Last month, the Ethio­pian Foreign Ministry denied the presence of U.S. drones in the country. On Thursday, a spokesman for the Ethio­pian embassy in Washington repeated that assertion.

“That’s the government’s position,” said Tesfaye Yilma, the head of public diplomacy for the embassy. “We don’t entertain foreign military bases in Ethi­o­pia.”

But U.S. military personnel and contractors have become increasingly visible in recent months in Arba Minch, a city of about 70,000 people in southern Ethi­o­pia. Arba Minch means “40 springs” in Amharic, the national language.

Travelers who have passed through the Arba Minch airport on the occasional civilian flights that land there said the U.S. military has erected a small compound on the tarmac, next to the terminal.

The compound is about half an acre in size and is surrounded by high fences, security screens and lights on extended poles. The U.S. military personnel and contractors eat at a cafe in the passenger terminal, where they are served American-style food, according to travelers who have been there.

Arba Minch is located about 300 miles south of Addis Ababa and about 600 miles west of the Somali border. Standard models of the Reaper have a range of about 1,150 miles, according to the Air Force.

The MQ-9 Reaper, known as a “hunter killer,” is manufactured by General Atomics and is an advanced version of the Predator, the most common armed drone in the Air Force’s fleet.

Ethi­o­pia is a longtime U.S. ally in the fight against al-Shabab, the militant group that has fomented instability in war-torn Somalia and launched attacks in Kenya, Uganda and elsewhere in the region.

The Ethio­pian military invaded Somalia in 2006 in an attempt to wipe out a related Islamist movement that was taking over the country, but withdrew three years later after it was unable to contain an insurgency.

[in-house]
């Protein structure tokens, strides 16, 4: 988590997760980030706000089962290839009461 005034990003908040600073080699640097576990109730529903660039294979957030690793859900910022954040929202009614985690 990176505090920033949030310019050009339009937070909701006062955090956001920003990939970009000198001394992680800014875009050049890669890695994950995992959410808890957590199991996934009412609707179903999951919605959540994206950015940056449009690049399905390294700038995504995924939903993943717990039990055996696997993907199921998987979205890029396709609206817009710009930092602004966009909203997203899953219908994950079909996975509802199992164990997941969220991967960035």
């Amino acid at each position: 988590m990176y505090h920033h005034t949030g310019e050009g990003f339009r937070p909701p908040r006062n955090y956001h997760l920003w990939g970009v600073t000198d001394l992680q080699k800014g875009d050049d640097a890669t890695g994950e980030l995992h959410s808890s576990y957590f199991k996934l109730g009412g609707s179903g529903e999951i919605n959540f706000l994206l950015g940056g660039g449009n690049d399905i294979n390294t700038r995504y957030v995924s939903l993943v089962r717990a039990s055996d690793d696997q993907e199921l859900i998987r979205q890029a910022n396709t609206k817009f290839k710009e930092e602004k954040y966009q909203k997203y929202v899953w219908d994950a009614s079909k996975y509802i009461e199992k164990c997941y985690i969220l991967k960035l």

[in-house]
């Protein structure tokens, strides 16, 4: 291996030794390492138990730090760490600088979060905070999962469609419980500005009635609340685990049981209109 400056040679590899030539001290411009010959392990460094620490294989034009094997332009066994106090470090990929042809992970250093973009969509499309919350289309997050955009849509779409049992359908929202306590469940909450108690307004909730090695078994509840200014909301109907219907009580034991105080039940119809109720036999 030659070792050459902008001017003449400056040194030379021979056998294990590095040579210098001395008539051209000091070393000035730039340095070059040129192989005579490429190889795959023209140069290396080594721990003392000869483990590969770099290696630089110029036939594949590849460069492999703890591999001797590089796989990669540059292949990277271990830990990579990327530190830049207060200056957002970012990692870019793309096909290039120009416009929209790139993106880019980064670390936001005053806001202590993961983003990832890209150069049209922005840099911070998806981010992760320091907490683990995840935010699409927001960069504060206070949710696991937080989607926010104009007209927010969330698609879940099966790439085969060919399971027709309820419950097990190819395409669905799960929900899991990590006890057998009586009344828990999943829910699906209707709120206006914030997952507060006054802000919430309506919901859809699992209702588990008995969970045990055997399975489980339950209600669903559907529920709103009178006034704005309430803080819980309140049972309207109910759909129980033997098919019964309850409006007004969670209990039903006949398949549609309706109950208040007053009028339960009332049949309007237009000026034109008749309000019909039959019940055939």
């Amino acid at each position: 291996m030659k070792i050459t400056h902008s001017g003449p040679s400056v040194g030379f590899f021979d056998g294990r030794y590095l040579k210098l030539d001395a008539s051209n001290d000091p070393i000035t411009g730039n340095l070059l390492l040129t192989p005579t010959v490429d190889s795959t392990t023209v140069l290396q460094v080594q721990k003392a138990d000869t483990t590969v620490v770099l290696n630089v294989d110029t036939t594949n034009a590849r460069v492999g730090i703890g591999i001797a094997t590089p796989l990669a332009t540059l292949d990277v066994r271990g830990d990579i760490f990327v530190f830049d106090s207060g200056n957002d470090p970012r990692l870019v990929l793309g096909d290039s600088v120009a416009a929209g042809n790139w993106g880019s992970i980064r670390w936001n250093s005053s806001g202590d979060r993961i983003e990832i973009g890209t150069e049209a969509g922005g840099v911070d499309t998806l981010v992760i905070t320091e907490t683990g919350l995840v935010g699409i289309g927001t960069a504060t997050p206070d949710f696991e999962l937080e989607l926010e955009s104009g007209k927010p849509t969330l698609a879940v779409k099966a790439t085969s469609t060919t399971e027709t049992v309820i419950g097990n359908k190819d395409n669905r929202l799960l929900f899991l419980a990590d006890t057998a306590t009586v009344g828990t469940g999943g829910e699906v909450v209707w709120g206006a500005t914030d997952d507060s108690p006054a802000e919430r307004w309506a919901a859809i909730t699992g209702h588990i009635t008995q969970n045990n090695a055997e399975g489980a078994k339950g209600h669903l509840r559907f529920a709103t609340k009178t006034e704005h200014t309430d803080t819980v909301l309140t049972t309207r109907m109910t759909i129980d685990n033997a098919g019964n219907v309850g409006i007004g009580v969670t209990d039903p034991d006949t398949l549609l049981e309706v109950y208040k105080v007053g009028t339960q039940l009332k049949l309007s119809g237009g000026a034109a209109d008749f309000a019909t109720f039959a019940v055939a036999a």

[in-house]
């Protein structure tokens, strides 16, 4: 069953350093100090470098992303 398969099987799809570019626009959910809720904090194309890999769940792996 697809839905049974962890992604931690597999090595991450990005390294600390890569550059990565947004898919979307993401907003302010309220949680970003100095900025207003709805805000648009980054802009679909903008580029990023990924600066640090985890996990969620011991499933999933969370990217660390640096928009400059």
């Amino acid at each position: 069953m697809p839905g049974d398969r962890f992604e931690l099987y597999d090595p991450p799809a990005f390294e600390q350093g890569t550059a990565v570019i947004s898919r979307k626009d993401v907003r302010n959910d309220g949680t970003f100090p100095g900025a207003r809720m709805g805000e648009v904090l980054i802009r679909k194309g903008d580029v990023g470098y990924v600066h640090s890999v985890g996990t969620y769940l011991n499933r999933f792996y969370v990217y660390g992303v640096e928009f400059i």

http://www.washingtonpost.com/world/national-security/us-drone-base-in-ethiopia-is-operational/2011/10/27/gIQAznKwMM_print.html

According to a report cited by the Washington Post, the CIA is also “building a secret airstrip somewhere in the Arabian subcontinent in order to carry out drone missions against al-Qaida in the Arabian Peninsula. U.S. officials say the group, based in Yemen, is al-Qaida’s most active branch, and is responsible for several attempted attacks on U.S. targets….The US military is also believed to have used the unmanned drone aircraft to carry out missions in Afghanistan, Pakistan, Iraq, and Libya.”

The drones are allegedly used for “humanitarian purposes” as well as part of the “Global War on Terrorism”, “to go after” Al Qaeda affiliated paramilitary. Ironically, the evidence amply confirms that in Libya, Syria and Somalia, these Al Qaeda groups are supported covertly by Western intelligence. In Libya and Syria Al Qaeda constitutes “NATO’s foot soldiers” supported directly by the Atlantic Alliance.
  


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About the author:

Michel Chossudovsky is an award-winning author, Professor of Economics (emeritus) at the University of Ottawa, Founder and Director of the Centre for Research on Globalization (CRG), Montreal, Editor of Global Research.  He has taught as visiting professor in Western Europe, Southeast Asia, the Pacific and Latin America. He has served as economic adviser to governments of developing countries and has acted as a consultant for several international organizations. He is the author of eleven books including The Globalization of Poverty and The New World Order (2003), America’s “War on Terrorism” (2005), The Global Economic Crisis, The Great Depression of the Twenty-first Century (2009) (Editor), Towards a World War III Scenario: The Dangers of Nuclear War (2011), The Globalization of War, America's Long War against Humanity (2015). He is a contributor to the Encyclopaedia Britannica.  His writings have been published in more than twenty languages. In 2014, he was awarded the Gold Medal for Merit of the Republic of Serbia for his writings on NATO's war of aggression against Yugoslavia. He can be reached at [email protected]